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AGE

, Volume 35, Issue 2, pp 455–469 | Cite as

Genomics of human health and aging

  • Alexander M. KulminskiEmail author
  • Irina Culminskaya
Article

Abstract

Despite notable progress of the candidate-gene and genome-wide association studies (GWAS), understanding the role of genes contributing to human health and lifespan is still very limited. We use the Framingham Heart Study to elucidate if recognizing the role of evolution and systemic processes in an aging organism could advance such studies. We combine throughput methods of GWAS with more detail methods typical for candidate-gene analyses and show that both lifespan and ages at onset of CVD and cancer can be controlled by the same allelic variants. The risk allele carriers are at highly significant risk of premature death (e.g., RR = 2.9, p = 5.0 × 10−66), onset of CVD (e.g., RR = 1.6, p = 4.6 × 10−17), and onset of cancer (e.g., RR = 1.6, p = 1.5 × 10−6). The mechanism mediating the revealed genetic associations is likely associated with biological aging. These aging-related phenotypes are associated with a complex network which includes, in this study, 62 correlated SNPs even so these SNPs can be on non-homologous chromosomes. A striking result is three-fold, highly significant (p = 3.6 × 10−10) enrichment of non-synonymous SNPs (N = 27) in this network compared to the entire qualified set of the studied SNPs. Functional significance of this network is strengthened by involvement of genes for these SNPs in fundamental biological processes related to aging (e.g., response to stimuli, protein degradation, apoptosis) and by connections of these genes with neurological (20 genes) and cardio-vascular (nine genes) processes and tumorigenesis (10 genes). These results document challenging role of gene networks in regulating human health and aging and call for broadening focus on genomics of such phenotypes.

Keywords

Aging Lifespan Survival Healthy aging Gene networks 

Notes

Acknowledgments

The content is solely the responsibility of the authors and does not necessarily represent the official views of the National Institute on Aging or the National Institutes of Health. The Framingham Heart Study and the Framingham SHARe project are conducted and supported by the National Heart, Lung, and Blood Institute (NHLBI) in collaboration with Boston University. The Framingham SHARe data used for the analyses described in this manuscript were obtained through dbGaP (accession numbers phs000007.v7.p4 and phs000007.v14.p5). This manuscript was not prepared in collaboration with investigators of the Framingham Heart Study and does not necessarily reflect the opinions or views of the Framingham Heart Study, Boston University, or the NHLBI. We thank our colleagues, A. Yashin, S. Ukraitseva, and K. Arbeev, for fruitful discussion of the results. A.M.K. contributed to the study conception, design, statistical and biological analyses, interpretation of the results, and writing the manuscript. I.C. contributed to the study design, biological analyses, interpretation of the results, and writing the manuscript.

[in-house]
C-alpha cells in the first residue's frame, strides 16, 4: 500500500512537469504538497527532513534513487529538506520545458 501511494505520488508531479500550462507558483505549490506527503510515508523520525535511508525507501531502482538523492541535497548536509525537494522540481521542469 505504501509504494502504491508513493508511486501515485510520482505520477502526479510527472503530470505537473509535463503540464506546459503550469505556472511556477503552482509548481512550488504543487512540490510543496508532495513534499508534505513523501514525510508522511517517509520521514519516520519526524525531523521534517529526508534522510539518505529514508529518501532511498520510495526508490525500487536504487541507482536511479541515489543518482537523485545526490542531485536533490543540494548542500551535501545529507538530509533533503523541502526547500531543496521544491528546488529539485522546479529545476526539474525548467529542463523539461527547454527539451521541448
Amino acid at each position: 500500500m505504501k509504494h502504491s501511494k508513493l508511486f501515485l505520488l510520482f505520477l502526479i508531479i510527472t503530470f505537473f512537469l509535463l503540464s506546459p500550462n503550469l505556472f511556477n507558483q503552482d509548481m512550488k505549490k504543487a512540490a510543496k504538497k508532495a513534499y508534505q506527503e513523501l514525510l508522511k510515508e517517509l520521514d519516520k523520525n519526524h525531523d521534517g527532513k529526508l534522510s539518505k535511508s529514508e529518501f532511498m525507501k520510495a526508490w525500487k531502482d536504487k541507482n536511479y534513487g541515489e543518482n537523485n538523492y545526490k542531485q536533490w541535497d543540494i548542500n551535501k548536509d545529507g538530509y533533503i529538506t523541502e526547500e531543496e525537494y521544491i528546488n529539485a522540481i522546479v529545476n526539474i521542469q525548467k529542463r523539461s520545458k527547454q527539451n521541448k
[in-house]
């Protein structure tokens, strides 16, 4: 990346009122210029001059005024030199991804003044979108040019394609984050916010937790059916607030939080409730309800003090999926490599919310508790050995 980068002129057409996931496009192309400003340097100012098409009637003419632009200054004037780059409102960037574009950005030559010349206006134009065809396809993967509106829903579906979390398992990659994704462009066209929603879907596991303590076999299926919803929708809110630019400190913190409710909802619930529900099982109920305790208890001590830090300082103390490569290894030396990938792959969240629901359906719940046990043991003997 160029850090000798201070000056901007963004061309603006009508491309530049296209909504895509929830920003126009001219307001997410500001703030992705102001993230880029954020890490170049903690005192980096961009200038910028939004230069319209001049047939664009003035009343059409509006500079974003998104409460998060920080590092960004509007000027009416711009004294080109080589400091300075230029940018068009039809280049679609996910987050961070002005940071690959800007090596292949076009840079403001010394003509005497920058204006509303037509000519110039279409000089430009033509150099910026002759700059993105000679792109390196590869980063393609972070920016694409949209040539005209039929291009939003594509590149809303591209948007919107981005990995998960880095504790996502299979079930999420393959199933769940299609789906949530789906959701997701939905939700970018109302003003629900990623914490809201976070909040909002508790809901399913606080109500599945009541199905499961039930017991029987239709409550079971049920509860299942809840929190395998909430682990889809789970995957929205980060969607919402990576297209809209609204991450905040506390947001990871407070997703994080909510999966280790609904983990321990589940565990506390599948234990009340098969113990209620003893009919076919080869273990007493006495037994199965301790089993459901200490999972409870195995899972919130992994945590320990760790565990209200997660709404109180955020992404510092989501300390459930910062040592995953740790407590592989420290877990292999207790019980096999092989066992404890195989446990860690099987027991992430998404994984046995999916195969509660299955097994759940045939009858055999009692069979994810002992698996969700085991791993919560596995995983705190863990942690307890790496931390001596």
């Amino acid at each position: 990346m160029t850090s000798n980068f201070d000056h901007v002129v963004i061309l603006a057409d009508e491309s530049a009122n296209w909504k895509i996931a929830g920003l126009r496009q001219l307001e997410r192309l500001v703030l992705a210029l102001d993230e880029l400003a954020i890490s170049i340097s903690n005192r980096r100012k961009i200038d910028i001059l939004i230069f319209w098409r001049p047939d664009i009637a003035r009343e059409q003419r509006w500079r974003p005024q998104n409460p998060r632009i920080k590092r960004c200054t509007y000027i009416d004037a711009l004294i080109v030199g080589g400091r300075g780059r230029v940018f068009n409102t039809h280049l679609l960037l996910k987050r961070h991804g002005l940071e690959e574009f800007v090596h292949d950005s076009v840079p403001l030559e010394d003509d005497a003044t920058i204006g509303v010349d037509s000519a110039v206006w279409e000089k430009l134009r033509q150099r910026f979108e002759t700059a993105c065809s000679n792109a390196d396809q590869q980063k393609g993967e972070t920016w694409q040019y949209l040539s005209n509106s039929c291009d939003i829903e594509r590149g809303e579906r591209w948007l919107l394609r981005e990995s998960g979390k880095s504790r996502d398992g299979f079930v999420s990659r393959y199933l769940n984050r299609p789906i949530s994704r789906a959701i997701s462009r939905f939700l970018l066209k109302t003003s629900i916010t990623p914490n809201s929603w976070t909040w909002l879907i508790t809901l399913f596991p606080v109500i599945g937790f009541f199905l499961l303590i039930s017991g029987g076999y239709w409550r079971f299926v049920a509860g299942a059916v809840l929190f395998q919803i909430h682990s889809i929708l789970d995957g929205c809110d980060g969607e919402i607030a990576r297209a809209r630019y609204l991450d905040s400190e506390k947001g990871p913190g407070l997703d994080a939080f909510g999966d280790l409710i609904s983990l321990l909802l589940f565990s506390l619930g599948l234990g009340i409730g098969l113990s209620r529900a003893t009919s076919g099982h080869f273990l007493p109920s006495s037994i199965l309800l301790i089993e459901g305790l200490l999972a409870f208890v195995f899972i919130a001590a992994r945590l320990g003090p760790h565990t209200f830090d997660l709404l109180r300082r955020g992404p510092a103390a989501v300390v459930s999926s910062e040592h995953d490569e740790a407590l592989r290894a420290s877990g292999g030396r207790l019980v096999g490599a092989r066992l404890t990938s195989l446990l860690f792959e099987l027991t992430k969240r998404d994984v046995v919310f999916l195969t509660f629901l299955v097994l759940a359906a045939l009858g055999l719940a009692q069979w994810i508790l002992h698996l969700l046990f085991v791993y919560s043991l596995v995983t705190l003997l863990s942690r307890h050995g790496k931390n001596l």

Supplementary material

11357_2011_9362_MOESM1_ESM.pdf (25 kb)
Online Resource 1 Statistics for 63 SNPs pre-selected at the first stage of the analyses according to tentative association with at least one of the four endophenotypes at genome-wide level p <10−6 (PDF 25 kb)
11357_2011_9362_MOESM2_ESM.pdf (95 kb)
Online Resource 2 Conditional and unconditional minus-log-transformed p values for the 63 pre-selected SNPs. Blue color denotes original unconditional estimates. Red color shows the estimates conditional on three proxy SNPs, i.e., rs9330200, rs2292664, and rs5491. CVD denotes cardiovascular diseases, SBP denotes systolic blood pressure, and TC denotes total cholesterol (PDF 95 kb)
11357_2011_9362_MOESM3_ESM.pdf (12 kb)
Online Resource 3 Associations of each of the three proxy SNPs with each of the four endophenotypes (PDF 11 kb)
11357_2011_9362_MOESM4_ESM.pdf (184 kb)
Online Resource 4 Empirical Kaplan–Meier age patterns of probability of staying free of CVD or cancer. Curves show the age at onset of ac CVD and df cancer through 2007 for the minor-allele carriers and major-allele homozygotes of a, d rs9330200, b, e rs2292664, and c, f rs5491. Crosses show censored individuals. HLE denotes “healthy life expectancy” defined as life without (ac) CVD or (df) cancer. Letter “n” denotes the number of total/diseased individuals. CI confidence interval (PDF 184 kb)
11357_2011_9362_MOESM5_ESM.pdf (61 kb)
Online Resource 5 Annotation of genes identified for 62 SNPs showing linkage disequilibrium and associations with phenotypes (PDF 61 kb)
11357_2011_9362_MOESM6_ESM.pdf (15 kb)
Online Resource 6 Analysis of 50 genes for the revealed SNPs on enrichment in Gene Ontology (GO) biological processes (PDF 14 kb)
11357_2011_9362_MOESM7_ESM.pdf (16 kb)
Online Resource 7 Analysis of 57 genes for the revealed SNPs on enrichment in Gene Ontology (GO) molecular function (PDF 15 kb)

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Copyright information

© American Aging Association 2011

Authors and Affiliations

  1. 1.Center for Population Health and AgingDuke UniversityDurhamUSA

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